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Insurer: 'We Do Cover Blogs, Sort Of'

After all the recent to-do over legal malpractice insurer Chubb's refusal to cover blogging, Chubb has finally issued a big "Nevermind." Problem is, its nevermind is about as clear as a double espresso. New Jersey Law Journal reporter Lisa Brennan first broke the story March 20, writing that a New Jersey law firm put its blogging plans on hold after Chubb told it that blogging was not a risk it would undertake. At the time, Brennan's calls to Chubb for comment were not returned. Yesterday, as Kevin O'Keefe reported at his lexBlog Blog, Chubb issued a statement responding to "confusing media reports about the company's willingness to insure blogs." It went on to say, "Chubb does insure this new form of communication -- and will continue to do so within select parameters."

Those "select parameters" are as confusing as the original confusion. As Chubb's statement explains it, the company "has found that law firm blogs fall into two general classes: informational and advisory." The first type "presents information or offers a forum for discussing issues in a neutral, unbiased way. ... In an advisory blog, however, a law firm offers advice." The statement says that Chubb will evaluate each blog "on its own merits," but suggests that the latter type of blog may pose an uninsurable level of risk.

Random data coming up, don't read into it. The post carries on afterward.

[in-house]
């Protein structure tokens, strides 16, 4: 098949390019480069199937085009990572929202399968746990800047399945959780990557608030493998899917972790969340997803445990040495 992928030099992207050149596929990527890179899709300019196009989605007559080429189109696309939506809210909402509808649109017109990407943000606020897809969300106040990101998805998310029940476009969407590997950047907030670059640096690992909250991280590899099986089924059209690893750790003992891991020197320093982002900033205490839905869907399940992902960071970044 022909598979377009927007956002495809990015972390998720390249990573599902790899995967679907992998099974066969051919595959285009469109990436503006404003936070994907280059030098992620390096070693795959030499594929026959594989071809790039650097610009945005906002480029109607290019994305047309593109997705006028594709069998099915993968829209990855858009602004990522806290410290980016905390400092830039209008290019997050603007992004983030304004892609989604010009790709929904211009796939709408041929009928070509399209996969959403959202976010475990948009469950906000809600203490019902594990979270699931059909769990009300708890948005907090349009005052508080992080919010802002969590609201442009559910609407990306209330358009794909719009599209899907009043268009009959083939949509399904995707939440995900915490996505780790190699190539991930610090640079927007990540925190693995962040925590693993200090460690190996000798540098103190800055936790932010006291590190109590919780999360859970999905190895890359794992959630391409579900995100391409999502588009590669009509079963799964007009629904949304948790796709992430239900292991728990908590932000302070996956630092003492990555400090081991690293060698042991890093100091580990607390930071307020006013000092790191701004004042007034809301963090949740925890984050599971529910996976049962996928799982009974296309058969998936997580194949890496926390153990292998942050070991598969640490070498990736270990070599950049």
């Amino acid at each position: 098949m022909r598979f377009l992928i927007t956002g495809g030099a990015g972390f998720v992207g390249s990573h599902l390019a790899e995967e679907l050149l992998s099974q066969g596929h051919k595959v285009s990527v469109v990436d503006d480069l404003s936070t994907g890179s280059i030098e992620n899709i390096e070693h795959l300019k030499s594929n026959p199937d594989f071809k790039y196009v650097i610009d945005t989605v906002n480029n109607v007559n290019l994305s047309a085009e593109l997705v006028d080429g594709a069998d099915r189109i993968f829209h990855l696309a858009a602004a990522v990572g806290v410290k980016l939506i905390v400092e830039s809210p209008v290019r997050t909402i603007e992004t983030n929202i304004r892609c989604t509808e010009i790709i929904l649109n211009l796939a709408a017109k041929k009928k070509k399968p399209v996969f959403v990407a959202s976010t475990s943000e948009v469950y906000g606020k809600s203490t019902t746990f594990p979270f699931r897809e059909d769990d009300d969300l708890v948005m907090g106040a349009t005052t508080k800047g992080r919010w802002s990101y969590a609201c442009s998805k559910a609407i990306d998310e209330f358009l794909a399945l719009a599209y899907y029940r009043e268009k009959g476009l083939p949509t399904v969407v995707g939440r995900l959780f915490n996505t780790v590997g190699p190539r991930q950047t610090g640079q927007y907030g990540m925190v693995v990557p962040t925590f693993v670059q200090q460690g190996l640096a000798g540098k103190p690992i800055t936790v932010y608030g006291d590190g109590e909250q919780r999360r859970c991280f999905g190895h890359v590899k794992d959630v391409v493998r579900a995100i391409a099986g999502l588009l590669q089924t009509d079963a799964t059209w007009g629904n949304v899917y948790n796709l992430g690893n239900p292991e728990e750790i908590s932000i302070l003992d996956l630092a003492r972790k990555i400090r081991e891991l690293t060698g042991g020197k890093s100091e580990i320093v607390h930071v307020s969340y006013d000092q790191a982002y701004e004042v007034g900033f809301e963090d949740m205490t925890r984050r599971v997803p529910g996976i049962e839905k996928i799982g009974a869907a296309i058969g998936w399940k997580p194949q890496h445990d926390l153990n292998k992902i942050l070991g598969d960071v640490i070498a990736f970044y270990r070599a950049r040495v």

The problem, as Eric Turkewitz observes at New York Personal Injury Law Blog, is that "there are an unlimited number of shades of gray within this constantly morphing space." He goes on:

"If I decide to rip into Chubb for trying to draw a line that doesn't really exist, does that mean I am not discussing it in a neutral and unbiased way and therefore the blog is now outside their coverage? If I mock them for failing to have counsel review this new policy and I advise them to get it reviewed ... is my posting now advisory instead of informational? If I strongly suggest it was foolish to do this, are my comments advisory or informational?"

Blogs, by their very nature, are rarely, if ever, purely informational. By Chubb's analysis, if they are not informational, they must be advisory, and if they are advisory, they are risky. Doesn't that bring us full circle back to the original proposition? OK, maybe Chubb will insure some blogs, but most, by its own analysis, will be deemed to be risky business.

Posted by Robert J. Ambrogi on April 5, 2007 at 05:23 PM | Permalink | Comments (3)


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